Caveat: I know I’m not the first person to suggest this (see, e.g., this piece by Alicia Shepard of NPR and this statement by Cecile Richards of Planned Parenthood), but I keep hearing it over and over and over again, so I thought I’d put my perspective out there, as well.
I’ve been meaning to write this post for awhile now, but an abortion post just popped up on a message board I’ve been a member of for five years, and a poster made a comment that reminded me I should really just go ahead and get this out there.
The poster’s comment was the same one I’ve seen (and heard) time and time and time again in conversations about abortion: “I’m pro-life for myself, but pro-choice for others.”
Setting aside for a moment my belief that access to reproductive health information and services (including abortion services) is a human right, and one that is constitutionally protected, I hope that others can see how problematic this statement can be.
The terms “pro-choice” and “pro-life” were originally coined in the early 1970s in the wake of Roe v. Wade, with “pro-choice” standing as a slogan for the idea that women should have the legal ability to choose whether or not to continue with a pregnancy, and “pro-life” standing as a slogan for the idea that Z/E/F are lives entitled to protection and, as such, women should not have the legal ability to choose whether or not to continue with a pregnancy. Over the years, these terms became firmly entrenched in the US political and social spheres, boiling down to a core idea of whether or not abortion should be legal in the country.
Aside from the general confusion caused by claiming to belong to both sides, the larger issue, at least in the US, with somehow trying to straddle both camps is that politicians use polling information where people identify as “pro-life” or “pro-choice” in drafting laws. So, if X percentage of Americans identifies as “pro-life,” anti-choice legislators can (and will) use that information as fodder in crafting and pushing more anti-choice bills, like the 95 pieces of legislation we’ve seen enacted in the first half of 2012 that restrict reproductive rights.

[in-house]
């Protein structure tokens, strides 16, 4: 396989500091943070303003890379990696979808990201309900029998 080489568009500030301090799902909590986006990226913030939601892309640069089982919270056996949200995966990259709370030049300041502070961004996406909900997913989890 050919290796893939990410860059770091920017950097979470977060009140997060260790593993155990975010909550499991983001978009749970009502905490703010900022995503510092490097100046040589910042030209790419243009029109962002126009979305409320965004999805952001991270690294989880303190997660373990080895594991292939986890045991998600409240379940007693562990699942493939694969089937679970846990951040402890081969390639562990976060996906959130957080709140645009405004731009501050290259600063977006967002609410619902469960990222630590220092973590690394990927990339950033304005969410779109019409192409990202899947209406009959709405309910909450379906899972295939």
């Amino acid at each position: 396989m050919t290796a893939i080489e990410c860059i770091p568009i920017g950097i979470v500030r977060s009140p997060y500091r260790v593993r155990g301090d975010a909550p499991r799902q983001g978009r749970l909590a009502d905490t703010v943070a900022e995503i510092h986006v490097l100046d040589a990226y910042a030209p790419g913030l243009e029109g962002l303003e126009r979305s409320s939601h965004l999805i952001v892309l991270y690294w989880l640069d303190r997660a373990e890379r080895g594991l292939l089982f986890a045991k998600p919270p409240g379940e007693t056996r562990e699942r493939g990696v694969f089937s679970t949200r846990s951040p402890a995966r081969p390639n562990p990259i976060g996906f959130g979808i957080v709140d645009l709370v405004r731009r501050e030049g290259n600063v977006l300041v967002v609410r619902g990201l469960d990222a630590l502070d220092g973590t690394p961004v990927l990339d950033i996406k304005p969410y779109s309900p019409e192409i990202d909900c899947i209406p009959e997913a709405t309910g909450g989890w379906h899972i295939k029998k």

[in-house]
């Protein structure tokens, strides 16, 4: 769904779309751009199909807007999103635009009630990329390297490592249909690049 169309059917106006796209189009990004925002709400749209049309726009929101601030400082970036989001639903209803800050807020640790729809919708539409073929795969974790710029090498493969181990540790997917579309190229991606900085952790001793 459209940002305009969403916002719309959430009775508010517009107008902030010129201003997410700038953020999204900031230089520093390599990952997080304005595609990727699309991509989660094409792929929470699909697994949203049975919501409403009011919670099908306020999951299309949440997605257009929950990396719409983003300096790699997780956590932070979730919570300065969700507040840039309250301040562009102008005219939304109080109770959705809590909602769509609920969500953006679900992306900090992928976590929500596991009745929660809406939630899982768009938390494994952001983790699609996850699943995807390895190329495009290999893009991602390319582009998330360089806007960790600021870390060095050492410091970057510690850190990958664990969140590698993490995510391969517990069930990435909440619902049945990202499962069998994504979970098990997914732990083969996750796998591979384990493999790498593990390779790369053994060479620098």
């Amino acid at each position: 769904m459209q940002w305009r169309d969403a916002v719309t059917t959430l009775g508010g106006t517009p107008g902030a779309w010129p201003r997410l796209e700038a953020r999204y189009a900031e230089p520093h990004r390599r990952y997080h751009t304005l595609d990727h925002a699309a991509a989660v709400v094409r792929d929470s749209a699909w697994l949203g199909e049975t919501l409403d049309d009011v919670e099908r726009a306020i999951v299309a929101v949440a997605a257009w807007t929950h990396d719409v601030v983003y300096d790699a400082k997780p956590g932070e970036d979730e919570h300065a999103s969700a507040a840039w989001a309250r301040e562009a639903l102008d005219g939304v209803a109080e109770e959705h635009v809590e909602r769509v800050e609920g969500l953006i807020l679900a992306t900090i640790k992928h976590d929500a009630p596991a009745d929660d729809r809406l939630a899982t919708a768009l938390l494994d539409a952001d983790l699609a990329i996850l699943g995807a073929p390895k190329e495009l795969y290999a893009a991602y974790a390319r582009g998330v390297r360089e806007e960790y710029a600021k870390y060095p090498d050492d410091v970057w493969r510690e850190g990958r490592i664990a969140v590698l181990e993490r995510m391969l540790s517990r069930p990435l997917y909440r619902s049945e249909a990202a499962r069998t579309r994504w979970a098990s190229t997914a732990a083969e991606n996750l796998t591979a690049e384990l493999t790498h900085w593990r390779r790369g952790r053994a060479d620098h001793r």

But using voters’ ascription to these terms in drafting legislation is dangerous, precisely because of individuals like the poster above – individuals who feel that they themselves would never have an abortion (thus their desire to label themselves as pro-life), but do not want to restrict access for other women (and their insistence that they are also pro-choice).
And this phenomenon IS playing out in the polls. For instance, in a Pew Research Poll from April 2012, 53% of respondents felt that abortion should be legal all or most of the time compared to 39% of respondents who felt abortion should be illegal all or most of the time. However, in a Gallup Poll from the same time period (early May 2012), 41% of respondents identified as pro-choice, while 50% of respondents identified as pro-life. How much more confusing can we get?
If we ever want to truly move beyond the rhetoric towards a country that enacts legislation in the best interest of its citizens, then we need more clarity. A lot more clarity.
If I had it my way (you know, in one of those “Heather is Empress of the World for a Day” moments), we’d do away with those archaic “pro-choice” and “pro-life” labels immediately. They make for catchy bumper stickers, but they don’t help us make the world a better place. And we’d tell everyone that the new “camps” were pro-abortion rights (meaning that women should have access to abortion services in all or most circumstances), or anti-abortion rights (meaning that women should only have access to abortion services in a few circumstances, or no circumstances at all).
And on my empire, all pollsters would also be required to ask the same question when they do their abortion polls:
Do you believe that abortion should be legal in:
(a) All circumstances
(b) Most circumstances
(c) Only a few circumstances (i.e. in cases of rape, incest, or to save the life of the woman)
(d) In no circumstances
People can call themselves whatever they damn well please. But I think all of us, in either camp, need to recognize that words have societal and legal meanings beyond what we as individuals ascribe to them, and that our use of those words can be used by those in power to enact things that we might not want.
Ridding ourselves of labels bogged down my decades of rhetoric and starting fresh with – admittedly less catchy, but way more accurate – new descriptors might be the only way to start to move beyond the morass the this issue of reproductive health, and particularly abortion rights, has become in the country.